The problem is that we often have what could be called a jail-house mentality.  Those who have been imprisoned by sin find it difficult to live free from sin.  Like prison, sin can become familiar and comfortable.  Prison is an awful place, and so is sin, but you get to know your way around it.  You can grow to like it, despite its downsides.  Even as Christians we can feel drawn back to sin, just like institutionalized ex-cons feel drawn back to prison.  Every day we have a struggle to live free.  Every day we have to struggle to get it out of our minds that sin is better than Christ.  This battle has a name:  repentance.  Literally, repentance means to have a change of mind.  We have to change our mind about sin and being imprisoned to it.  So this afternoon, with the help of the Catechism, we’re going to learn about this important facet of life as a Christian.  We’ll see that daily repentance is our battle to live free.  This battle involves:

  1. Our attitudes and emotions
  2. Our actions

According to what we confess in Lord’s Day 33, there are two parts to daily repentance.  There is the dying of the old nature and the coming to life of the new.  Both involve a process and you can see this in the way we speak of “dying” and “coming to life.”  This is not something that happens in an instant.  It’s a process that takes place every day in the life of a believer. 

As Christians, we continue to sin.  Though we are right with God through Christ, we will still fall into sin as long as we live on this earth.  That was the experience of the apostle Paul too.  If you read Romans 7, you can hear his frustration with this.  He says, I want to do what is right and pleasing to God.  But I struggle.   In my heart, I love the law of God and I delight in it.  But in my life a different story is often playing out.  This is why he says in Romans 7:24, “Wretched man that I am!  Who will deliver me from this body of death?”  There is a struggle.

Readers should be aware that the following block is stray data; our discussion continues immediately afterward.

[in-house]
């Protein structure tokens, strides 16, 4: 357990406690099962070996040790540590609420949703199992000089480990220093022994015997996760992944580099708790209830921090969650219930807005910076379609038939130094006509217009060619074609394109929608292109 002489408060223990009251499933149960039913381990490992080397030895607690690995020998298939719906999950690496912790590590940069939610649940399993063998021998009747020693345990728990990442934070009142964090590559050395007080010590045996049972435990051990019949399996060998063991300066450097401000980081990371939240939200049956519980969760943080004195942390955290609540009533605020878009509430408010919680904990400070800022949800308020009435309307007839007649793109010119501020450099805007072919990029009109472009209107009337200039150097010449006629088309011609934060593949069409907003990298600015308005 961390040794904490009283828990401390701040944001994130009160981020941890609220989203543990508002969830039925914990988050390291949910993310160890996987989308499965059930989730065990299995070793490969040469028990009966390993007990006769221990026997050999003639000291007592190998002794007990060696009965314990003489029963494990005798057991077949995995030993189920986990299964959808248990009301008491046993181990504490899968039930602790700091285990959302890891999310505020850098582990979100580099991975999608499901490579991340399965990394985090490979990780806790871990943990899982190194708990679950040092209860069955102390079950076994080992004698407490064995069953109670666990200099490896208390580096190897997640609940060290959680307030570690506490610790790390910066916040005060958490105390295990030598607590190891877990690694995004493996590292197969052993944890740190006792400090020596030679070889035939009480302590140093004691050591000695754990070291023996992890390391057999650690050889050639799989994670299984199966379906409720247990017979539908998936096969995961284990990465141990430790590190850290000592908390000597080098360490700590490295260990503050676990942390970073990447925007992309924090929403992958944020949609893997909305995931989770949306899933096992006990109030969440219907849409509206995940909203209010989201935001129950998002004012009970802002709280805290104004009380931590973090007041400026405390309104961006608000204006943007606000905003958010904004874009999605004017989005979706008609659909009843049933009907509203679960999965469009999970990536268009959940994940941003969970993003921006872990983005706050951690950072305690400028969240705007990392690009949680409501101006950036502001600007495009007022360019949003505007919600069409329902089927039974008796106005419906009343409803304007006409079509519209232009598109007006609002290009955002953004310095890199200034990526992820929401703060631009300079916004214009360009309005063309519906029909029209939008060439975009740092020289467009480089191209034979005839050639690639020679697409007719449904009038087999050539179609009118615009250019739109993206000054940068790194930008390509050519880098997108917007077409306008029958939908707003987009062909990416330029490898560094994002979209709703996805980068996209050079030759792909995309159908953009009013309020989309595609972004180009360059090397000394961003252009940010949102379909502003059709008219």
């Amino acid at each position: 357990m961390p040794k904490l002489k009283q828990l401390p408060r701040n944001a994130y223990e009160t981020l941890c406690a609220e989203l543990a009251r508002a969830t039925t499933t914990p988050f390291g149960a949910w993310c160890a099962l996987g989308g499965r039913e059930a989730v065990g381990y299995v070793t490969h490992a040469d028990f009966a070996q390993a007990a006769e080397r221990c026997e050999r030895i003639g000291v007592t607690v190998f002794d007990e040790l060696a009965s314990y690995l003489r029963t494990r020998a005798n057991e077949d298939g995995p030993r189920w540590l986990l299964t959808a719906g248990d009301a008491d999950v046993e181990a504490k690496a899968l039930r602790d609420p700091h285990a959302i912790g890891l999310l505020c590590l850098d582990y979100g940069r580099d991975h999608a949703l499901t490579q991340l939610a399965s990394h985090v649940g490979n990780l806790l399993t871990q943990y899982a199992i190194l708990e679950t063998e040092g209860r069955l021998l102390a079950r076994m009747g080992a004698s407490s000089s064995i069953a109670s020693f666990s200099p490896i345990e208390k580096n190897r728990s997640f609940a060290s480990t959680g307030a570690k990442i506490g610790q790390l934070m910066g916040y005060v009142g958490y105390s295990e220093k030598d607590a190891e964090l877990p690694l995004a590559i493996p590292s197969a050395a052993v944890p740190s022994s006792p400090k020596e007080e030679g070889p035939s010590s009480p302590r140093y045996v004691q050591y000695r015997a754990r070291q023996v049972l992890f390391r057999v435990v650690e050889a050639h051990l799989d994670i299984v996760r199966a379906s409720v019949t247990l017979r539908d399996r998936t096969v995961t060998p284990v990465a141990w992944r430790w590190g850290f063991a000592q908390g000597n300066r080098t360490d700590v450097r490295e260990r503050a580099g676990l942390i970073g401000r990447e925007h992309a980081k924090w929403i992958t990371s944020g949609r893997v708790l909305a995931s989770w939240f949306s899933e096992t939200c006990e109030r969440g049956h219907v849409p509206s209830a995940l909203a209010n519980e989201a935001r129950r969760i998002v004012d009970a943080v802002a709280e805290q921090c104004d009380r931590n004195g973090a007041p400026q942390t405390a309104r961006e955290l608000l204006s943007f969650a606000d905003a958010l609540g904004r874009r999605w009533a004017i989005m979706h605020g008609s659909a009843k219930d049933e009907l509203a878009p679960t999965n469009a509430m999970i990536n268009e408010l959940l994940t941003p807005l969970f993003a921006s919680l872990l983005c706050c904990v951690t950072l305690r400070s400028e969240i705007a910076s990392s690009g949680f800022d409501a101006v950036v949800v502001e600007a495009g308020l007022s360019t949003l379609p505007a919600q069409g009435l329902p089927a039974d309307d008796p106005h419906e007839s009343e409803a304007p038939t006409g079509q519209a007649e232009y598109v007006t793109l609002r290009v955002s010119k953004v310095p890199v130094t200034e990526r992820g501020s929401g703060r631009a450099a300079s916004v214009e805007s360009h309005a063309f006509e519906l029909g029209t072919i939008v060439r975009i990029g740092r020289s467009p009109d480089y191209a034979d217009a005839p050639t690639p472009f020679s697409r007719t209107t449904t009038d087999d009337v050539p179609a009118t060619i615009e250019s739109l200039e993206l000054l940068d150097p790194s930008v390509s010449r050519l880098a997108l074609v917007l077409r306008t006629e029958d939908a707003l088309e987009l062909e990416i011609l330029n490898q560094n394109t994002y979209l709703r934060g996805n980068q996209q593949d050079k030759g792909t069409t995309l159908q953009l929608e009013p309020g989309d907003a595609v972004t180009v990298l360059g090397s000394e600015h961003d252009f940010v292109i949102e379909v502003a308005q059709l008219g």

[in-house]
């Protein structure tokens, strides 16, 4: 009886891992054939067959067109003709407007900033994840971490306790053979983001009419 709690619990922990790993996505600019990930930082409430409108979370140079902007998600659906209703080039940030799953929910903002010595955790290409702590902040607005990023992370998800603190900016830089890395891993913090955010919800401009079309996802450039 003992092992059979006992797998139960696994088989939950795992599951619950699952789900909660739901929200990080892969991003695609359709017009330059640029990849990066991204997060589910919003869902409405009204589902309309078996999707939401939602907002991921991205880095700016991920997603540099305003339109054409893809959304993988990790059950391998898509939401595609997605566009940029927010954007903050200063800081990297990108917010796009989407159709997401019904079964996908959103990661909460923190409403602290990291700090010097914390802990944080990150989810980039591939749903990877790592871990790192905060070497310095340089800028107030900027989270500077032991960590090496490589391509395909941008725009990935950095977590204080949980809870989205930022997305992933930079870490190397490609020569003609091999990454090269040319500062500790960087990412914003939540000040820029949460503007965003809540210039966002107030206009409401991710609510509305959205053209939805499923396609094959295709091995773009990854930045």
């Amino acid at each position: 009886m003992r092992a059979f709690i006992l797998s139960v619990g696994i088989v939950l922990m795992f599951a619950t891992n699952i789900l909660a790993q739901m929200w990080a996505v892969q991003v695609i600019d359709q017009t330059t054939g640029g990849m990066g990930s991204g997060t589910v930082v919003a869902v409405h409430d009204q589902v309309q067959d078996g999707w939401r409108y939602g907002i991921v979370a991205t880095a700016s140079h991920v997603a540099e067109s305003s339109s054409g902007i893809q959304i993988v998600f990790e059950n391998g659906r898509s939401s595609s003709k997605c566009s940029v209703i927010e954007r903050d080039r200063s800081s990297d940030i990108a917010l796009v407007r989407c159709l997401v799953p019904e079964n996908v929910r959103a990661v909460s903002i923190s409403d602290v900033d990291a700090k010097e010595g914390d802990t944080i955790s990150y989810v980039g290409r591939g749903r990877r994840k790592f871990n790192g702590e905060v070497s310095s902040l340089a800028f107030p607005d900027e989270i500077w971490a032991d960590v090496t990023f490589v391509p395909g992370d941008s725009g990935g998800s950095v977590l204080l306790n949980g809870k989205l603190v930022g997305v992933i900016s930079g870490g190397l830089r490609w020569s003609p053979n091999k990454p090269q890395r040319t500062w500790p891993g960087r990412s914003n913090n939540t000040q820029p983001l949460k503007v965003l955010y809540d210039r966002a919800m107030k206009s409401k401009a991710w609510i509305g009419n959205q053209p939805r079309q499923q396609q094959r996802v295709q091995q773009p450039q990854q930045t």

Throughout history this has been the struggle of Christians.  There is a medieval book which expresses this well.  The book is The Imitation of Christ by Thomas a Kempis.  A Kempis got a lot of things wrong in this book, but there are still some good insights.  This is one of them.  He writes:

How great is the frailty of man, ever prone to evil!  Today you confess your sins; tomorrow you again commit the very sins you have confessed!  Now you resolve to guard against them, and within the hour you act as though you had never made any resolution!  Remembering, then, our weakness and instability, it is proper to humble ourselves and never to have a high opinion of ourselves.        

You can sense the frustration in those words too.  But the frustration brings us somewhere:  it brings us to a frame of mind.  It brings us to humility.  When we see our remaining sinfulness, we are reminded that we are not yet perfect, not anywhere close.  We have a long way to go.  That puts us in the proper frame of mind as a Christians.  We ought to be humble people, recognizing our great need for a Saviour.

Because we see our sin, we also grieve over it.  Second Corinthians 7 speaks of this.  Paul had to rebuke the Corinthian believers for some sin.  This had caused them to grieve and, says Paul in that chapter, that was a good thing.  It produced repentance leading to salvation.  Grieving over sin is therefore good and necessary.